Current Price =

Discount Rate =

Years =

Compound Timing = 2

Par Value =

Determines the return on a zero-coupon bond. Zero-coupon bonds are also known as discount or deep discount bonds.

From [http://en.wikipedia.org/wiki/Zero-coupon_bond|Wikipedia]: "A zero-coupon bond is a bond bought at a price lower than its face value, with the face value repaid at the time of maturity. It does not make periodic interest payments, or have so-called 'coupons,' hence the term zero-coupon bond. Investors earn return from the compounded interest all paid at maturity plus the difference between the discounted price of the bond and its par (or redemption) value. Examples of zero-coupon bonds include U.S. Treasury bills, U.S. savings bonds, long-term zero-coupon bonds, and any type of coupon bond that has been stripped of its coupons."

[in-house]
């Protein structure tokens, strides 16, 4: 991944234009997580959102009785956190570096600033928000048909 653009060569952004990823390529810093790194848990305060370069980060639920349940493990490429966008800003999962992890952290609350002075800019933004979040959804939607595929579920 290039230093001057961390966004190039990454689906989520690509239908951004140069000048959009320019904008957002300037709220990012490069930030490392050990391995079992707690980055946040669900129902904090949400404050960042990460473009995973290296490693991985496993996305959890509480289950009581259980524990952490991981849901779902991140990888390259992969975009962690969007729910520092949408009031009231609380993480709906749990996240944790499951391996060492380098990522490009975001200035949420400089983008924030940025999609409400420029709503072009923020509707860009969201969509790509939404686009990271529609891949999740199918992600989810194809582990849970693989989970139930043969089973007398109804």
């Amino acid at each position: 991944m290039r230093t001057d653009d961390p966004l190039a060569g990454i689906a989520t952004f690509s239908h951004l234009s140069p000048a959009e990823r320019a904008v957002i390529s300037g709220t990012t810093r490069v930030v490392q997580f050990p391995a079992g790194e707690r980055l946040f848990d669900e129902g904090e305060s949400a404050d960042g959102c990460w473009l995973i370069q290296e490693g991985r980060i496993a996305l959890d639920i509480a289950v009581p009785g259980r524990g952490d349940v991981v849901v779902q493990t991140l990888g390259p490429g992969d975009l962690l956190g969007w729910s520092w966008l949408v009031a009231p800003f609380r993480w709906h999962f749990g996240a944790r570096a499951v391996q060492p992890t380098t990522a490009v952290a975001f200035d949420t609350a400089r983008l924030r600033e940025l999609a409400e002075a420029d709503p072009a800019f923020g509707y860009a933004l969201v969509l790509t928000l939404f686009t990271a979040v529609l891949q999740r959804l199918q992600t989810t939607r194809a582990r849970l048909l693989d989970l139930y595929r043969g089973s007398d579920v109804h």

- Current Price: price paid today for the bond

- Discount Rate: rate of return of the investment expressed as a percentage

- Years: number of years to maturity

- Compound Timing: how often interest is compounded

- Par Value: face value (value of the bond at maturity)

You were given a $100 savings bond (purchase value is $50) that has a discount rate of 8%. If interest compounds semi-annually, what is the value of the bond after seven years?

- Current Price: 50.00

- Discount Rate: 8.0%

- Years: 7

- Compound Timing: 2x/Year

The bond is worth $86.58.

Current Price

Discount Rate

Years

Compound Timing

Par Value

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Zero Coupon